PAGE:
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Lying stones

In 1725 Professor Beringer of the University of Würzburg dug up some extraordinary fossils: they contained the name of God written in Hebrew. A book, a court case, and the ruining of several careers ensued.

Johann Beringer was the head of the University of Würzburg’s Faculty of Medicine, and a keen fossil hunter. But he had enemies in the university. I don’t know why – maybe he was a jerk? Anyway, two of these enemies (a Professor of Geography and Mathematics and a librarian) decided to pull him into a complex and cruel hoax.

With the help of a local youth, they carved fake fossils out of limestone and planted them in nearby Eibelstadt. That youth brought the stones to Beringer and then led him to the same location to dig up more. He was fascinated, puzzled, and hooked.

The fossils themselves look pretty ridiculous: shells, worms and fish, but also spiders still in the web and frogs caught mid-coitus… but the most credulity-straining part was the appearance of inscriptions like the Tetragrammaton (the Hebrew name of God).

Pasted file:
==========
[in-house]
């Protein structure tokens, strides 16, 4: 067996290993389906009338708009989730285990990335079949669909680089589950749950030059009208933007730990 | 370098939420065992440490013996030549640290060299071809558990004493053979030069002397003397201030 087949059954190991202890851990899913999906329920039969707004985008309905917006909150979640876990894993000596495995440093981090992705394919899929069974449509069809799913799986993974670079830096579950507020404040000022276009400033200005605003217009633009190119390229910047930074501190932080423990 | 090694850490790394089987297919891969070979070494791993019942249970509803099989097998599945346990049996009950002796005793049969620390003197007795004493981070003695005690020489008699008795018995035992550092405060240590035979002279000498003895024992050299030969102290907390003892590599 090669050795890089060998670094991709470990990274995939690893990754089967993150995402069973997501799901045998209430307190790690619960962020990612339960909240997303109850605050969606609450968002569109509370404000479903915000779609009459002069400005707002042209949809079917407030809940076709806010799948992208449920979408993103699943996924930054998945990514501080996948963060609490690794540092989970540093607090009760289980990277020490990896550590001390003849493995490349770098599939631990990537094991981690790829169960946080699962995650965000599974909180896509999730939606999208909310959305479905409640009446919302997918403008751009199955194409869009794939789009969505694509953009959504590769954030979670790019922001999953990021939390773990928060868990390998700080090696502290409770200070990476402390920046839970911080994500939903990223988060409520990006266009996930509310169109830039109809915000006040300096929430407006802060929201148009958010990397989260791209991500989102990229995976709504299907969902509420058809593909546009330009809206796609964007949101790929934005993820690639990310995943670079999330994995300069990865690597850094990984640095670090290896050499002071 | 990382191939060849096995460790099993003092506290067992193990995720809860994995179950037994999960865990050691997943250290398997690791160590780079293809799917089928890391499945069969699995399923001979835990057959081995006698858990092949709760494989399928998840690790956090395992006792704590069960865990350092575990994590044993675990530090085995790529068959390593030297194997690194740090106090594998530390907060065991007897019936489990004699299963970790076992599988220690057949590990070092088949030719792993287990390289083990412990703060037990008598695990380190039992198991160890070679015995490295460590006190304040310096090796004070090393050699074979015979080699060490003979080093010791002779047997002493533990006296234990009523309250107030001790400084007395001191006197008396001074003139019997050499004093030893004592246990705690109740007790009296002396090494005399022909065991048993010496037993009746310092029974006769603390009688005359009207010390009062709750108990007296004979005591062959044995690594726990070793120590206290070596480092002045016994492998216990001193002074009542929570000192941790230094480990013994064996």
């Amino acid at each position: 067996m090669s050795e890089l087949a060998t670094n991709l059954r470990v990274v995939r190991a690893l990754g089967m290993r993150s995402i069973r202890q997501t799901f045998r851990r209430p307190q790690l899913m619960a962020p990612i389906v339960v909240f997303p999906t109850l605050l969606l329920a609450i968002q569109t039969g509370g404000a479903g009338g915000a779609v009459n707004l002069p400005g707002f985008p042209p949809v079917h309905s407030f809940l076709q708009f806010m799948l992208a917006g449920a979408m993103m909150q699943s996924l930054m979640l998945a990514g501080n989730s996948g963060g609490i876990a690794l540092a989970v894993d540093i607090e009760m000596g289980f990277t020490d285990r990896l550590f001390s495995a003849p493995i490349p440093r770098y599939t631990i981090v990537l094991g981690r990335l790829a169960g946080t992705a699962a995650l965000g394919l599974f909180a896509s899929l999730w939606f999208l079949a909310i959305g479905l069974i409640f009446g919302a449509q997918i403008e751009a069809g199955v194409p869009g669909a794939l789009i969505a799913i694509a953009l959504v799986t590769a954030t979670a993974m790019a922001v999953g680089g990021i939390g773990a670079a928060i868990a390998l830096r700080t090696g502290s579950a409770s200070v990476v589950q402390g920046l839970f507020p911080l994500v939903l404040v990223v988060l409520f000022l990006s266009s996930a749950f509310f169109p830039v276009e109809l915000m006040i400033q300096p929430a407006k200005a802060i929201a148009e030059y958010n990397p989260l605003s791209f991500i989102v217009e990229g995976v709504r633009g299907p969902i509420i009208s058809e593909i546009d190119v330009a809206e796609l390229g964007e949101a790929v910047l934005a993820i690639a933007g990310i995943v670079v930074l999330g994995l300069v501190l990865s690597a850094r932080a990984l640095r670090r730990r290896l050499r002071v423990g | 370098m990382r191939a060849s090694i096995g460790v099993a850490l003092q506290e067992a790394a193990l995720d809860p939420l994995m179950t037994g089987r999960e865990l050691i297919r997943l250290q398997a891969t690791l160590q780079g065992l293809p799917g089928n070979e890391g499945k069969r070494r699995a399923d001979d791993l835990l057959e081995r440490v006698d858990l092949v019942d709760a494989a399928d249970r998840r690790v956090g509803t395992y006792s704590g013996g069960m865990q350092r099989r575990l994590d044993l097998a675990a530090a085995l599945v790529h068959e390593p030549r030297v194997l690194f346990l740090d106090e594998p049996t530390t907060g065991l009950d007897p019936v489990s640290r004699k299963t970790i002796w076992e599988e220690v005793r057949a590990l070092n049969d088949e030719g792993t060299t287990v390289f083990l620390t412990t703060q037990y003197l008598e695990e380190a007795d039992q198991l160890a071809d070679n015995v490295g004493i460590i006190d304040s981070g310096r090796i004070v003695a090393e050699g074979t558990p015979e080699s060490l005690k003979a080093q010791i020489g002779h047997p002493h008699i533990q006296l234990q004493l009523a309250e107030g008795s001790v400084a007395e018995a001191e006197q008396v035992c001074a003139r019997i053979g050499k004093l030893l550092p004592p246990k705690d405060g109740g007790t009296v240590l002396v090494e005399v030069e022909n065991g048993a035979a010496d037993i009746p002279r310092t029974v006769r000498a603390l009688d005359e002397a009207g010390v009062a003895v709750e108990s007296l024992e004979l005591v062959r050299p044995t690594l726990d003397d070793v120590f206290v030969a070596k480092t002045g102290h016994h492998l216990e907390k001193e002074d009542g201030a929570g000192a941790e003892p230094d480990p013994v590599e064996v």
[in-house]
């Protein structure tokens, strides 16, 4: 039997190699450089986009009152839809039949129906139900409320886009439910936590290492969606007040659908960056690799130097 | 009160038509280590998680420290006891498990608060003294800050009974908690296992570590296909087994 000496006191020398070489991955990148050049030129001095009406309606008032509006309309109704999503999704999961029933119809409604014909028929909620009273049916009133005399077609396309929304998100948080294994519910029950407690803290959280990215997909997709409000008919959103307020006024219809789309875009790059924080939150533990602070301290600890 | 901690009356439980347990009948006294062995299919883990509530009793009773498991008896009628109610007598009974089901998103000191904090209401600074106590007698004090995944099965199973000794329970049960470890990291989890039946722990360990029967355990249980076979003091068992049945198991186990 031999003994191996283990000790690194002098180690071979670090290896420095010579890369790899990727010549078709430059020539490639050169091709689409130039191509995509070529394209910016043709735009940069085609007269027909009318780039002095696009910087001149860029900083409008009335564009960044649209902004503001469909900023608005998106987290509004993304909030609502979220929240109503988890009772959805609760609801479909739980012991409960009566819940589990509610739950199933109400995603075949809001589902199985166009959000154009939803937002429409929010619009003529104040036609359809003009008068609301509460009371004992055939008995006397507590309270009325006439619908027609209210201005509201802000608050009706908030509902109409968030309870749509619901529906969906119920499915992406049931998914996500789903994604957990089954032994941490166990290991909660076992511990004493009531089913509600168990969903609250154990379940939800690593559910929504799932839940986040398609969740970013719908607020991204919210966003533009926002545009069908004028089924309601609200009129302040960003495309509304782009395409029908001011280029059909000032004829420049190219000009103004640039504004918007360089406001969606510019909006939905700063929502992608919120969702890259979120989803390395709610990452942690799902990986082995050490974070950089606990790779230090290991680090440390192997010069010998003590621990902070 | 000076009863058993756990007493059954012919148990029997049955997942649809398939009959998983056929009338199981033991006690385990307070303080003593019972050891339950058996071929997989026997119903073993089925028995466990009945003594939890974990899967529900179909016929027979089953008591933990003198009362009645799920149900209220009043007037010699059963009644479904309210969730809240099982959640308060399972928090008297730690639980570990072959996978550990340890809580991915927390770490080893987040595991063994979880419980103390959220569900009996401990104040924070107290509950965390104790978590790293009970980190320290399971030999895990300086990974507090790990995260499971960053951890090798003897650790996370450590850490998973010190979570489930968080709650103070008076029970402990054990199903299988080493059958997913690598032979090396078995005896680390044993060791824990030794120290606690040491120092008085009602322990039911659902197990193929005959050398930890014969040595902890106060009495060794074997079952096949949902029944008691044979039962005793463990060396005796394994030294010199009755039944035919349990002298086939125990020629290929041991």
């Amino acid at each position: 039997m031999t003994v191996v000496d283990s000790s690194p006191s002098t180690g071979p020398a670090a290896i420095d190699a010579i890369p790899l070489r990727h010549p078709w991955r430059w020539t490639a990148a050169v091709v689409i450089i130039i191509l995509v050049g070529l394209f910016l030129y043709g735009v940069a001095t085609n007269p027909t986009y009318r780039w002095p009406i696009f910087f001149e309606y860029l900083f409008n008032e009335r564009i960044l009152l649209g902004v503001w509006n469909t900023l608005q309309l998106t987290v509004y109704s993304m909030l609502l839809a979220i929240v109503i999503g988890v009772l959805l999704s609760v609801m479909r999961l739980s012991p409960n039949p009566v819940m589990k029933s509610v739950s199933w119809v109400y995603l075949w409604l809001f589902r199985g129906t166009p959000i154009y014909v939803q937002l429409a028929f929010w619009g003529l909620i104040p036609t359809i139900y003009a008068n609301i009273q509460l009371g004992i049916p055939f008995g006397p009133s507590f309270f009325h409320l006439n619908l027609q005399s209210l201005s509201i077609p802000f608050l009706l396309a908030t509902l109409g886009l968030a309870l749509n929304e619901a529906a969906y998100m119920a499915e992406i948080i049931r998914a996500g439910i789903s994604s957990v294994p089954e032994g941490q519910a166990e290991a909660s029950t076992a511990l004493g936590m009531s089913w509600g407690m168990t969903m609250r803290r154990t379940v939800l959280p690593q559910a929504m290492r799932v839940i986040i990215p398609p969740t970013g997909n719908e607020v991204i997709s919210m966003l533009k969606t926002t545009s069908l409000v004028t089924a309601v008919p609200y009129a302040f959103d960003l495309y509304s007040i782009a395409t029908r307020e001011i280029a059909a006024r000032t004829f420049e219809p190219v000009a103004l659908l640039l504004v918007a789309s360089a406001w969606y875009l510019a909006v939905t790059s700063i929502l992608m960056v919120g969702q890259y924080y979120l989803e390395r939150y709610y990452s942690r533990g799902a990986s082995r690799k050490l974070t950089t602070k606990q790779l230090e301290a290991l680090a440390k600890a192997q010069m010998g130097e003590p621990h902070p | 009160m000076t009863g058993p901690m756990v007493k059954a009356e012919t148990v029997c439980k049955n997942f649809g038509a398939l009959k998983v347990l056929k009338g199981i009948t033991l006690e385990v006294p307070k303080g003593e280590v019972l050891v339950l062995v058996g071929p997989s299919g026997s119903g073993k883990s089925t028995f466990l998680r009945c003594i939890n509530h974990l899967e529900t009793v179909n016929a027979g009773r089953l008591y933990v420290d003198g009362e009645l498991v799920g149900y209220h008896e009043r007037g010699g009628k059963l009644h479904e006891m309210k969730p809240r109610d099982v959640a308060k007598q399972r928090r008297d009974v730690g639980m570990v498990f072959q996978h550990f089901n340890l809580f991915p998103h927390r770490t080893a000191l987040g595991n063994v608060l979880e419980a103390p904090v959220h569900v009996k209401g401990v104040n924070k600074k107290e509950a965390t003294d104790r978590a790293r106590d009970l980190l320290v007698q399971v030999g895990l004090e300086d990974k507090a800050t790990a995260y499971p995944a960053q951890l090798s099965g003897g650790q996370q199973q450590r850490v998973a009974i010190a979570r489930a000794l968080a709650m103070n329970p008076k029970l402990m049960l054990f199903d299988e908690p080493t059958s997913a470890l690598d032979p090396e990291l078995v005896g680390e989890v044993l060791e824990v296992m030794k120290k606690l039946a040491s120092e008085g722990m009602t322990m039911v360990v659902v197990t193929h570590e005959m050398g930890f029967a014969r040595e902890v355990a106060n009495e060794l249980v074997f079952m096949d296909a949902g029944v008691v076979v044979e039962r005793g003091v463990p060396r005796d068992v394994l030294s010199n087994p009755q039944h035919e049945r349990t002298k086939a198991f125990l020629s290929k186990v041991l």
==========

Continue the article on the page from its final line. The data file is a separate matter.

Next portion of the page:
What did Beringer make of all this? Well, he was scientist enough to admit that he didn’t know, but enthusiast enough to collect the fake fossils and write a book about them. This text, Lithographiæ Wirceburgensis, hypothesized about the origin of the fossils – were they a message from God, relics from the Great Flood, pagan sculptures, or a hoax? Yes, he actually considered the possibility of a hoax in his book, but dismissed it as implausible: why would someone go to this much trouble just to trick him?

The hoaxers, Roderick and Eckart, began to feel a bit guilty around this time.

They tried to convince Beringer that the stones were fake without admitting they were the ones behind it. Beringer interpreted this as an attempt by his enemies to discredit his discovery. Apparently they finally gave in, and created a fake fossil with Beringer’s own name carved into it. The jig was up.

The professor bought every copy of the book that he could find and destroyed them. And he took Roderick and Eckart to court. The case destroyed his credibility and the reputation of the two hoaxers, and the whole incident is today known as one of the most infamous cases of archaeological forgery on the record.

Categories: Early modern history Earth & sky Europe History Places Plants & animals Religion & belief Sciences

The Generalist

I live in Auckland, New Zealand, and am curious about most things.

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